Village, big house, small garden, would you?(7 Posts)
We are townies who are thinking of a move to the country.
We have viewed a good property that needs doing up (that's what we are looking for) but in is in a village where it seems like nothing much happens,
it has a pub (that isn't very nice) and a small shop.
The garden to the property is walled and enclosed but not very big and the wall is on the main road through the village, when you are in the garden it is lovely and private not really overlooked and has a view of the church in the background, but its not the type of garden I had imagined village life would bring.
Do you think that this could be a problem? when done up the house and attached barn would be about 7 bedrooms, do you think it sounds like it could feel unbalanced and be a problem when we come to sell as we don't think we would stay for longer than 6/7 years?
Do most people who live in the country want a big garden?
I wouldn't buy it. I do think it would be unbalanced with the house, and for me a big garden is important. Even more so if I was moving for country life.
We had a house years ago that we lived in, in a nice village with a fair sized garden. By the time we moved out my dad had extended it to a huge house and a modest garden.
He sold the house, but not for anywhere near what the 'house' was worth on the right plot. People who want to buy big expensive houses usually want big gardens. There will always be someone who doesn't but the majority will.
You can change the house, but you can't change the plot. Buyer's of 7 bed country houses will most like have a gaggle of children, nannies, grannies, dogs, cars, bikes, garden furniture, logs, hens and plans for veg plots and will want plenty of outdoor space for them all.
I'd also add that other things people actively avoid when buying a country house are being on the main village road and in-your-face church bells that chime quarterly, day and night.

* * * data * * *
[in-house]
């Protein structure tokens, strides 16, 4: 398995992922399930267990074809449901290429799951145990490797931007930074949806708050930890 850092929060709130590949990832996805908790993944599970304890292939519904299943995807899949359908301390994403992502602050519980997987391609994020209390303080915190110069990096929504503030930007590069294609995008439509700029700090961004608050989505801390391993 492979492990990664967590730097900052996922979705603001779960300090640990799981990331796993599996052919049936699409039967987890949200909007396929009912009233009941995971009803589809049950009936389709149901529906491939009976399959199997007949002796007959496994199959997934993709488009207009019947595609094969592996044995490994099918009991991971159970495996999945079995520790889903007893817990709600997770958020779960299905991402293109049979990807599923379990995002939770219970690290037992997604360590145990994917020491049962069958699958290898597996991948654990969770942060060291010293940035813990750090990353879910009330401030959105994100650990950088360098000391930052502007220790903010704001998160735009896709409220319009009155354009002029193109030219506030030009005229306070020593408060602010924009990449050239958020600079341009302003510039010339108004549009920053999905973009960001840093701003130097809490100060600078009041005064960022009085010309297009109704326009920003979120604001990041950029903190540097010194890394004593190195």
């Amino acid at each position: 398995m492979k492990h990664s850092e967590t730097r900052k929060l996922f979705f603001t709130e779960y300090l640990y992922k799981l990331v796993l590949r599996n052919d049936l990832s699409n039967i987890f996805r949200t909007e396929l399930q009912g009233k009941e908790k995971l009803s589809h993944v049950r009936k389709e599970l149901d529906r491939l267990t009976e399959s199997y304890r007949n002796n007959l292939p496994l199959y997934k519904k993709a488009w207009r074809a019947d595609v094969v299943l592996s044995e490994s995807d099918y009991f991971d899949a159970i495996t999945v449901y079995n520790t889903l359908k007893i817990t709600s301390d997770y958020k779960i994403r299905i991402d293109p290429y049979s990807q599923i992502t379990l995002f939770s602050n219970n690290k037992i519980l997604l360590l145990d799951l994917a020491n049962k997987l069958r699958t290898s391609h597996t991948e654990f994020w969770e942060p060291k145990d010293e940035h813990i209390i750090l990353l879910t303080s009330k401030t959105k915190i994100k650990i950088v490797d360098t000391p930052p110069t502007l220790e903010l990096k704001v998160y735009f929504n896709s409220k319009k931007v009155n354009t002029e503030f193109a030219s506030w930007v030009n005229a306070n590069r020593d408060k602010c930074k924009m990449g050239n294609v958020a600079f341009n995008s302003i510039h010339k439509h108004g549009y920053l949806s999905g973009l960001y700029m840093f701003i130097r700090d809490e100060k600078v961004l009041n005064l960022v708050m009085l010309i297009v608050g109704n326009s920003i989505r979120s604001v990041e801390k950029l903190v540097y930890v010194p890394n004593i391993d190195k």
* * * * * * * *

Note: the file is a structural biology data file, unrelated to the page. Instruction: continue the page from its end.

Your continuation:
Also, don't imagine "nothing much happens" in the village. I've lived in the town and the country and, despite appearances, life is more active and social in the country....quizzes in the church hall, fundraisers in the marquee, carol services, flower shows, real ale festivals and enough trick or treaters at halloween to eat you out of house and home.
If you're after making money, you might do better elsewhere. But this house is probably a bit cheaper because of it's quirks. You could move in, enjoy an easier life with a smaller mortgage, do the place up as you'd like it. You might fall in love with all the quirks of the house and of village life and live there happily ever after.
No. Did it. Hated it. Stuck it for a few years then got out. Moved to a small market town...smaller house - bigger garden and now a life....a choice of shops, pubs, the odd eatery and coffeeeeee mmmmmm.
And telling about the "Not really over-looked"......Not really? It either is or isn't.
And a pub that "isn't very nice".
I would wait. It is a big move to a village anyway. If you are not sure about the house or the village then wait.
You have to think about how the house got there.
In our village, few of the "character" houses have big plots except the former manor/lodge and a couple of bigger Victorian "villas". They were originally cottages and farmhouses built beside the road (before "main roads" had noisy traffic) on the minimum necessary land sliced off the edge of productive fields. If the house was split off from the farm, only the yard might have come with it. They were never planned to have aspirational big gardens.
Only the 1930s properties onwards, or ones where they are next to bit of odd land that floods or something, have more space. Some of the properties that once had bigger plots have had a modern cul-de-sac built around the side/back and no garden at all .
keep hunting for the needle in a haystack though!
My ideal house would be large with a small garden. We need a big house for our large family, but detest gardening, hedge-cutting, grass-cutting etc.
We currently live in a 4/5 bedrooms detached house Wth what most people would consider a courtyard garden. We love it.
Thank you for all the replies all very interesting, confirms what I have been thinking.
I think it is a case of the right house in the wrong place and the wrong plot, but it is on the market for a good price and obviously there is always a reason for that.
I'm worried that we would spend a lot on doing it up and then find that the village does not command the price we would need to sell at the recover your costs, I know this is a really bad way to think but some of it is to do with the reality of thinking about leaving a good London market where property still goes up (although not as quickly as in the past).
Fishfingers I know you have commented on a previous thread I posted, as the area I am looking at is near where you live and I know you are doing up a house at the moment, so I am really interested to hear what you say.
My teenager was slightly aghast at the village when we took him to see the house at the weekend, and that has been stuck in my head since!
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